You wait for ages…
This is Watson’s second Flaxborough novel (although it actually takes place in neighbouring Chalmsbury, and is linked by virtue of the appearance of Inspector Purbright) and it is an altogether darker affair than his first. That is not to say it is grim, the humour is still there, but the story is more sobering.
As before, the humour does not consist of jokes or set-piece ‘funny’ events. Rather, it derives from the characters and their situations, as well as the wry way in which these are conveyed by the author. And at no time does this take away from the realities of the story. It is not a farce, but a humorous observation of real life. Characters face the consequences of their actions, they life through events that could (and frequently do) happen to ordinary people. Indeed, one of the joys of Watson’s books is that ordinary people are shown in all their extraordinary glory.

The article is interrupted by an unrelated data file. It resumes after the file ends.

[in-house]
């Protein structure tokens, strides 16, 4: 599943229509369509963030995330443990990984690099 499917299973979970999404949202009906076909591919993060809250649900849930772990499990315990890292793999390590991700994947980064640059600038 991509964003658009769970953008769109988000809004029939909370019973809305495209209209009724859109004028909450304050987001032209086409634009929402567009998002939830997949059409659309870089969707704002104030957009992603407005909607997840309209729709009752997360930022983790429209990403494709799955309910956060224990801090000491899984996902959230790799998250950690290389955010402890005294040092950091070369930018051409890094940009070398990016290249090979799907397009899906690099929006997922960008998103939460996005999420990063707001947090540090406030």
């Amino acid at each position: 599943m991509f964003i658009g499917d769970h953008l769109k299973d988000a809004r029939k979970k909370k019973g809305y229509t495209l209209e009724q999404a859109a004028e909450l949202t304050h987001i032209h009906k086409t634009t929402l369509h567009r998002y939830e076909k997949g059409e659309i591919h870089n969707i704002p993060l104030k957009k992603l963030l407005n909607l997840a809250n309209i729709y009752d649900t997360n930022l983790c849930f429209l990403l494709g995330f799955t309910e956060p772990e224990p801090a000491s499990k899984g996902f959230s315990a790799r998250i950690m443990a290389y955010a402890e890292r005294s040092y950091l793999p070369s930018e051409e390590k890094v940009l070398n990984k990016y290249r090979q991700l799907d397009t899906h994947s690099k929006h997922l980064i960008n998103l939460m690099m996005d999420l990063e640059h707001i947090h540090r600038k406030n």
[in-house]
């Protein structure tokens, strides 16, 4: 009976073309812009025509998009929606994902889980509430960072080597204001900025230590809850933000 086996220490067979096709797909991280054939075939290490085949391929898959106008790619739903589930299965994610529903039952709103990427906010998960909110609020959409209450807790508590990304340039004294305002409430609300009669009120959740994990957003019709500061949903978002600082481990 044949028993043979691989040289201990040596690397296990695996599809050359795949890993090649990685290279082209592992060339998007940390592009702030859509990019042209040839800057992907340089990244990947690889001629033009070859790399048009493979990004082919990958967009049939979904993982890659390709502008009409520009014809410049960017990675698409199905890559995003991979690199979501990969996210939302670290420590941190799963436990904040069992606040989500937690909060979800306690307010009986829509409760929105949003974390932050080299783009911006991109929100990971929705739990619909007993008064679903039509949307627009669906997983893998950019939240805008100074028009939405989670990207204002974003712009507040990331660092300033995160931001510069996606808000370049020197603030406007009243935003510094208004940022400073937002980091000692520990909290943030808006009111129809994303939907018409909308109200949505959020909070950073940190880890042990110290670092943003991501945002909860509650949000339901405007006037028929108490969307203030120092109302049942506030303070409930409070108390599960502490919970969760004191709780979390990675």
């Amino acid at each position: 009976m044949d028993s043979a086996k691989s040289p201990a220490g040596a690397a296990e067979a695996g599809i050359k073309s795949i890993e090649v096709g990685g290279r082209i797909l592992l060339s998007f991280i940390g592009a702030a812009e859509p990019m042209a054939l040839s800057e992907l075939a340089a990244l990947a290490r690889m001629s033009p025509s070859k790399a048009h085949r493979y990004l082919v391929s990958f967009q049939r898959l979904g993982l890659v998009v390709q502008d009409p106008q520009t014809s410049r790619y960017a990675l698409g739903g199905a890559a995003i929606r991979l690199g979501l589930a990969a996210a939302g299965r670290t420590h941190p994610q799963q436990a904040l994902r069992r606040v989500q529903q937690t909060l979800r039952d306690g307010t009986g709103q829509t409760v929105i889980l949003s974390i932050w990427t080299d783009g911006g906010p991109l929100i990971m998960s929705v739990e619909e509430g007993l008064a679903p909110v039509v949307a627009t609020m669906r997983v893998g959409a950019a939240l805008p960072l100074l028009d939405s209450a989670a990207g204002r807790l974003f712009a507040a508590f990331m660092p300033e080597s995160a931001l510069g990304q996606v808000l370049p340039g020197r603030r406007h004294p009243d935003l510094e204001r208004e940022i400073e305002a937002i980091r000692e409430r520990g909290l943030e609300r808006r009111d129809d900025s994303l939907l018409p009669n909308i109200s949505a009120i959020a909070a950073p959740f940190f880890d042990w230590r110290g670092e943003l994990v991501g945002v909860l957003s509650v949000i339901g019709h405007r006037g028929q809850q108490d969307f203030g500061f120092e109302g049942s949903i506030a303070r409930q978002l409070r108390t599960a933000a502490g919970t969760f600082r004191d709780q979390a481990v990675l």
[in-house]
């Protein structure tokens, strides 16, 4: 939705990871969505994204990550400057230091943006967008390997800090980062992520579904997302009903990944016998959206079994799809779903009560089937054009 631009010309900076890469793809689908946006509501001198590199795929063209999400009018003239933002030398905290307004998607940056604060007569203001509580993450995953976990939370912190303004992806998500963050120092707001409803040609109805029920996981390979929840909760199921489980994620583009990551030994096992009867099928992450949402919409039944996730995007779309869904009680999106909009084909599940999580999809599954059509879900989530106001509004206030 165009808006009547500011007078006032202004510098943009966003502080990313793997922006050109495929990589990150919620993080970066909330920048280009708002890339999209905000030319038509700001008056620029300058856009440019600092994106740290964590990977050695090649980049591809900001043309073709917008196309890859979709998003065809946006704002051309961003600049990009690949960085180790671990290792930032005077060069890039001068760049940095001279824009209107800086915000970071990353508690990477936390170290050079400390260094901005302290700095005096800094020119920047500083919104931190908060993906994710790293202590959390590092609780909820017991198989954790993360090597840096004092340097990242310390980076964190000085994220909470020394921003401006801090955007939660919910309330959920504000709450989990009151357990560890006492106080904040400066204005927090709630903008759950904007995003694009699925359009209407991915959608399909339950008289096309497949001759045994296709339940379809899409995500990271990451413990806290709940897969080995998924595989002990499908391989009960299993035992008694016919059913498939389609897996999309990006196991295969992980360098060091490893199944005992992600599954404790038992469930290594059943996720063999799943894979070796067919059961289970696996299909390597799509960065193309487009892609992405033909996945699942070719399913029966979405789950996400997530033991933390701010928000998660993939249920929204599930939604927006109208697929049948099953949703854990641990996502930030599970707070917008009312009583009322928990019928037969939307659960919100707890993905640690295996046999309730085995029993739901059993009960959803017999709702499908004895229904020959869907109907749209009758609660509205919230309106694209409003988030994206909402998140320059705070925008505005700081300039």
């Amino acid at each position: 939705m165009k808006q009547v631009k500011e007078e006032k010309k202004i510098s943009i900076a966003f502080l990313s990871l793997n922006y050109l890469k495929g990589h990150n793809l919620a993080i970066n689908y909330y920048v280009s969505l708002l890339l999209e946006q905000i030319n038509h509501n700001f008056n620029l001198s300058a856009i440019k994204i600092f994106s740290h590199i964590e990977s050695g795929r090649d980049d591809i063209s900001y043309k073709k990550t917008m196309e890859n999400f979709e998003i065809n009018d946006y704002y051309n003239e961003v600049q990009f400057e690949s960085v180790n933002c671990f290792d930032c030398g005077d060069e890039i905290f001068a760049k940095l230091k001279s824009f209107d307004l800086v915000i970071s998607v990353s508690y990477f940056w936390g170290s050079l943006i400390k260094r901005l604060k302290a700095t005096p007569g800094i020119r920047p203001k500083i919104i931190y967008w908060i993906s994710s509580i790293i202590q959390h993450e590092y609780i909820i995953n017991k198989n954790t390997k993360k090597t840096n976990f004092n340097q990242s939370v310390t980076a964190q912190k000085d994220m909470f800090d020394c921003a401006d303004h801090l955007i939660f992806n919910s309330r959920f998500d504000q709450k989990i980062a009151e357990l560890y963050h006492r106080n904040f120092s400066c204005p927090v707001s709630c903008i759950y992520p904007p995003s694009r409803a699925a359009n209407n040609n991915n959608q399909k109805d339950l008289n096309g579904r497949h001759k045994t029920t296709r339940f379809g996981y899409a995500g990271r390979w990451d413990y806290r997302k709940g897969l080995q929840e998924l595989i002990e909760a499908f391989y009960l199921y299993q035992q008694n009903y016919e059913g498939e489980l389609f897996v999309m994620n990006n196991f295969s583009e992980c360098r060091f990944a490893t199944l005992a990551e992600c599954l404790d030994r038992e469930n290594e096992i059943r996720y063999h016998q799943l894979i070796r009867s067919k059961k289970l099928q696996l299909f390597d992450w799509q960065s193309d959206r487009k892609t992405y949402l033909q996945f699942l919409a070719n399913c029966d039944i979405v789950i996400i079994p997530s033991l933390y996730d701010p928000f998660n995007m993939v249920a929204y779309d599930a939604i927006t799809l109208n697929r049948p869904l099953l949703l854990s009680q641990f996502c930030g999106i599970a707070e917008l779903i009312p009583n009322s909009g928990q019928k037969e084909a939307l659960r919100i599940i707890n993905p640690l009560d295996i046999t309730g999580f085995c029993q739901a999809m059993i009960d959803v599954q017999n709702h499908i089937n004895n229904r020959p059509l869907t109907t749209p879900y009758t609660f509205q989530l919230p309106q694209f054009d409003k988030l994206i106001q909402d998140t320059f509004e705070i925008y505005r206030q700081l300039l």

The plot is satisfyingly replete with red herrings (and very intelligently incorporated they are), has a number of subtle twists, a bit of gentle character development, and plenty of acute observation. It also relies on genuine motives which are worked through in genuine fashion, despite the seeming bizarre nature of the crimes.
Having bought an omnibus edition, there will be a third one along in short order.